Copd affects more than 60 million people globally

COPD is also the 4th leading leading cause of death worldwide.1 It is widely accepted that COPD presents as a mixture of parenchymal tissue destruction (emphysema) and small airways disease (obstructive bronchitis), and that the ability to distinguish between these relative components is a significant need for improving patient assessment and enabling personalized treatment.




Lung Density Analysis™ applies big data analysis to paired inspiratory / expiratory chest CT studies to provide visualization and quantification of lung regions with abnormal tissue density. Functional LDA is the only fully-automated, regulatory cleared image analysis providing a complete mapping of normal lung, air-trapping and areas of persistent low density (< -950 HU, which may be indicative of emphysema2) in a combined image to help visualize the components of COPD. LDA provides a full 3D DICOM series with density overlays for detailed interpretation and a quantitative report of density categories by lung region, enabling data-based decisions for personalized care.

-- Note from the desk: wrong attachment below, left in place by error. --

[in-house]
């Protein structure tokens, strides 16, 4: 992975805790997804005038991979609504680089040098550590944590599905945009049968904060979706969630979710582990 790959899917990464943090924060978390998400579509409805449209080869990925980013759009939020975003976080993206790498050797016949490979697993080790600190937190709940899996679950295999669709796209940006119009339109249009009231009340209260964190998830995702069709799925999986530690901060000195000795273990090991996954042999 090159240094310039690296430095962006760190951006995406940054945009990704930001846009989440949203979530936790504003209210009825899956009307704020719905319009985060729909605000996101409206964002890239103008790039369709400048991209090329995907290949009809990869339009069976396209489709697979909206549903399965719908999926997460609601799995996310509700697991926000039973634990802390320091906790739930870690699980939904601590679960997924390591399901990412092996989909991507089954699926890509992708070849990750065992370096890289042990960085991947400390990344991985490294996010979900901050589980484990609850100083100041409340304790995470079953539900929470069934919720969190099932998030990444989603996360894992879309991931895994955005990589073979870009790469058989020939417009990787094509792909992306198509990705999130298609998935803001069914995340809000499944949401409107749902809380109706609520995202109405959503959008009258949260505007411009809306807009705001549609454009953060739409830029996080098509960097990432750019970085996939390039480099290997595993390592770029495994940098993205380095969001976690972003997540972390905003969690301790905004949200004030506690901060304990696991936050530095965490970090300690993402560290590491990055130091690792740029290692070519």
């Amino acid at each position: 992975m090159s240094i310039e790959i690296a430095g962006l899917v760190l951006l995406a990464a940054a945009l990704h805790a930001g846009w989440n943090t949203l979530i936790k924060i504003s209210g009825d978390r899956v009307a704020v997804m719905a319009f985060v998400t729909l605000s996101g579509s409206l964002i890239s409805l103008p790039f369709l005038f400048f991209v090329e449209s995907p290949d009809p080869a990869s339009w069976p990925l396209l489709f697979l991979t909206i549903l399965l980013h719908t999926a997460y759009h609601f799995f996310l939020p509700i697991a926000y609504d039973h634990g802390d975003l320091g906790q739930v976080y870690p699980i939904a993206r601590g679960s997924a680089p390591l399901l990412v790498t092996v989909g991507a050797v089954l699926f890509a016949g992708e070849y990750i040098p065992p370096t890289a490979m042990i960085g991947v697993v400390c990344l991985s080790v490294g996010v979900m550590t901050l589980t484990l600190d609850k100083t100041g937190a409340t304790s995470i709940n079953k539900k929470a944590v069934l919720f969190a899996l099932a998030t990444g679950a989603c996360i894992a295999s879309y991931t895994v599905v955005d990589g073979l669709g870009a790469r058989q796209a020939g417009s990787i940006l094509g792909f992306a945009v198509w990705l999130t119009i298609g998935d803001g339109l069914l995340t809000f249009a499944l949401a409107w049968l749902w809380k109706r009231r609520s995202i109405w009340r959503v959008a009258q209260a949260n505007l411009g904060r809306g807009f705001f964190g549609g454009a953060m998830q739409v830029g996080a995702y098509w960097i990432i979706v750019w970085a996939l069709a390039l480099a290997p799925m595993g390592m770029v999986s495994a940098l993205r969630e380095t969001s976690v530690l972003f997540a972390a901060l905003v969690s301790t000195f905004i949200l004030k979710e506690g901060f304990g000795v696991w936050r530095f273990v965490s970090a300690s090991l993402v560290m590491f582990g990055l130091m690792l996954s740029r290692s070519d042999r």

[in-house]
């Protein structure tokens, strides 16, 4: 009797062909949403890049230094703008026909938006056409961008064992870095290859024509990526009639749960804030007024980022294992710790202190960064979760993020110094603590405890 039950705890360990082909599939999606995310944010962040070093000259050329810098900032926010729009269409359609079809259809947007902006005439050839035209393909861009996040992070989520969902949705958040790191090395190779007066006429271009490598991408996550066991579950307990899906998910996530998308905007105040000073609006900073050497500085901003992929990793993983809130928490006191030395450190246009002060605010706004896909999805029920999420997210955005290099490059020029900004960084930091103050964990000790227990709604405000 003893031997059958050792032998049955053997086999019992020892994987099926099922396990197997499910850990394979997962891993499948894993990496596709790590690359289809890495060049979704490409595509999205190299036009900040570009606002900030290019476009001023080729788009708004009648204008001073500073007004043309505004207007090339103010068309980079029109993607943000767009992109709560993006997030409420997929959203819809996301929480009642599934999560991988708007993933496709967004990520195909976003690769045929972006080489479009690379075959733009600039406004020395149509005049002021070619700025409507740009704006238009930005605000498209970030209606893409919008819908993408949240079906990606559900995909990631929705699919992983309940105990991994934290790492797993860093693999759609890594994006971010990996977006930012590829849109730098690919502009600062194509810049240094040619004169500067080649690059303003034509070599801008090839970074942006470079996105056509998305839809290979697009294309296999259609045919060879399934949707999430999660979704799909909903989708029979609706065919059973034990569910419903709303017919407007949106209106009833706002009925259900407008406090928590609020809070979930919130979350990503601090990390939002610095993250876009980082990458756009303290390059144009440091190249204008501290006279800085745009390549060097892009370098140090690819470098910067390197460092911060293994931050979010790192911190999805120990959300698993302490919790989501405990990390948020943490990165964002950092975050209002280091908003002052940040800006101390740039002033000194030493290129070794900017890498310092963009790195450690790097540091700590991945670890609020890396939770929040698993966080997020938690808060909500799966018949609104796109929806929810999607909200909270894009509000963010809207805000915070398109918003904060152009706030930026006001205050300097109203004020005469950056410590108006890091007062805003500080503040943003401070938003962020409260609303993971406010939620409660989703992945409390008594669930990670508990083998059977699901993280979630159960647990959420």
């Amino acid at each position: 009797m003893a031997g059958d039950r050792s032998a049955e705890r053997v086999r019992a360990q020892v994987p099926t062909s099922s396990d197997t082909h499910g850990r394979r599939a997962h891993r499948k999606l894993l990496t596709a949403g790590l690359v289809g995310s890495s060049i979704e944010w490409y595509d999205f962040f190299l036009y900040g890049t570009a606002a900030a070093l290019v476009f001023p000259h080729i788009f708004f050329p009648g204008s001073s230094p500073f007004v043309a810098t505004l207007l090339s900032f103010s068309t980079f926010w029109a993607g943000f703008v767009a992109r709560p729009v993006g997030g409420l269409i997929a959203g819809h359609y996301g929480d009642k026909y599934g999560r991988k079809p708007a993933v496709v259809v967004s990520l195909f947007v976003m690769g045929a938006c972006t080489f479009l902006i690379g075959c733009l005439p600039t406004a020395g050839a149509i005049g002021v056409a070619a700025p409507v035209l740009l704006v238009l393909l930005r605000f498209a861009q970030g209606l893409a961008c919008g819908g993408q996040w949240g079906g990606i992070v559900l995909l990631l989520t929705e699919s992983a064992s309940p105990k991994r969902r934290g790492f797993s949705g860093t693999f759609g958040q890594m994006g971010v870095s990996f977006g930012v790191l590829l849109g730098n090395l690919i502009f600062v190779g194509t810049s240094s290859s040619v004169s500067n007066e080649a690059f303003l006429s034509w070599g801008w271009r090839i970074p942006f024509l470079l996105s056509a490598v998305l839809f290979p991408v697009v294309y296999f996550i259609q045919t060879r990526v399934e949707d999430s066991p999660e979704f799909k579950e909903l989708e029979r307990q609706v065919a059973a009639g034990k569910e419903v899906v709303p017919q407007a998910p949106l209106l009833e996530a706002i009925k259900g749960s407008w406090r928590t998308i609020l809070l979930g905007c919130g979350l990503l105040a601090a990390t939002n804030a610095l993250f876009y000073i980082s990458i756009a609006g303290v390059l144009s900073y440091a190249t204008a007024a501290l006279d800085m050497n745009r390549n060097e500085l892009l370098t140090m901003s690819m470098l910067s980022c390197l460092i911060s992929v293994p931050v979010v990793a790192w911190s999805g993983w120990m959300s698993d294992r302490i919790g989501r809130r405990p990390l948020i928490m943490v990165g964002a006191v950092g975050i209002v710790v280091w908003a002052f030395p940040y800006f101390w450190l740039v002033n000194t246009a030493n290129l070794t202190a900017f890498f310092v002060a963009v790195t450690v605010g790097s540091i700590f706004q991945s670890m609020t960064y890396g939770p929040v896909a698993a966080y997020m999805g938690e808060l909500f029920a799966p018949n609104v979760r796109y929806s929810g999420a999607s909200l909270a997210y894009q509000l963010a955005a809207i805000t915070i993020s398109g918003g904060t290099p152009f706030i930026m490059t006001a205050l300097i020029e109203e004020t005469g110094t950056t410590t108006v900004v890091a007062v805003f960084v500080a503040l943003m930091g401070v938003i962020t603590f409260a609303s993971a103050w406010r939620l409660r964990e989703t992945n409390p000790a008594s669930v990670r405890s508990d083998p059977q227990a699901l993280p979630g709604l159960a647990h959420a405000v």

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Imbio is unique in delivering full quantitative analysis and 3D visualization without added work for radiology. LDA is fully automated and inserts results directly into the patient study in your PACS in just minutes.


Imbio works with the most trusted names in healthcare to bring breakthrough image analysis to daily clinical care. Functional Lung Density Analysis™ is based on the patented PRM (Parametric Response Mapping) technology pioneered at the University of Michigan.

While recognized as today’s standard of diagnosis, pulmonary function tests (PFT’s) alone can be inconclusive. As many as 1/3 of individuals with respiratory symptoms may have normal PFT’s.3 Imbio LDATM utilizing PRM provides visualization and quantification of the components of COPD not available through PFT’s, supporting more personalized diagnosis, therapy tracking and surgical or interventional procedure planning.

1. World Health Organization. Accessed online Feb 1, 2017.
2. Wang et al. Optimal threshold in CT quantification of emphysema. Eur Radiol. 2013 Apr;23(4):975-84.
3. Regan E, et al. Clinical and Radiologic Disease in Smokers with Normal Spirometry. JAMA Intern Med. 2015. Doi:10.1001/jamainternmed.2015.2735.